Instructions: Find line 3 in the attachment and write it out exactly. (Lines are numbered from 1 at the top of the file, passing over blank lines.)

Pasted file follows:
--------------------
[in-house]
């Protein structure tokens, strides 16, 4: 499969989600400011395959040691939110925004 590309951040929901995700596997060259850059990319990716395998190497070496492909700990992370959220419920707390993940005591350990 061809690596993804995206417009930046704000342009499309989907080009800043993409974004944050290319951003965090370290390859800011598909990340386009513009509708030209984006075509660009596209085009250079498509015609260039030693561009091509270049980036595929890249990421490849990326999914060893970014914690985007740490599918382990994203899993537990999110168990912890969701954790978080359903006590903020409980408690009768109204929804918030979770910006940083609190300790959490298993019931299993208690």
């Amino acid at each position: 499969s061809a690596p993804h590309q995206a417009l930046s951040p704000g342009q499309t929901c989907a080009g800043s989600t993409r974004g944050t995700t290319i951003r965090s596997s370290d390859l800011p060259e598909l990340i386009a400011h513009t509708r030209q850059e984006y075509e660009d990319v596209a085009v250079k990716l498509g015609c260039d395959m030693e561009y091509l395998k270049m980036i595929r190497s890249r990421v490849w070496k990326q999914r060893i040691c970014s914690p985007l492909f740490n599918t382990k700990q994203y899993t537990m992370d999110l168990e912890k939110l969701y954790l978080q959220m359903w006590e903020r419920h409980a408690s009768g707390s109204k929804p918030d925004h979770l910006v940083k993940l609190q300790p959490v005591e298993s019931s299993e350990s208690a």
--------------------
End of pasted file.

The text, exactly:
């Amino acid at each position: 499969s061809a690596p993804h590309q995206a417009l930046s951040p704000g342009q499309t929901c989907a080009g800043s989600t993409r974004g944050t995700t290319i951003r965090s596997s370290d390859l800011p060259e598909l990340i386009a400011h513009t509708r030209q850059e984006y075509e660009d990319v596209a085009v250079k990716l498509g015609c260039d395959m030693e561009y091509l395998k270049m980036i595929r190497s890249r990421v490849w070496k990326q999914r060893i040691c970014s914690p985007l492909f740490n599918t382990k700990q994203y899993t537990m992370d999110l168990e912890k939110l969701y954790l978080q959220m359903w006590e903020r419920h409980a408690s009768g707390s109204k929804p918030d925004h979770l910006v940083k993940l609190q300790p959490v005591e298993s019931s299993e350990s208690a």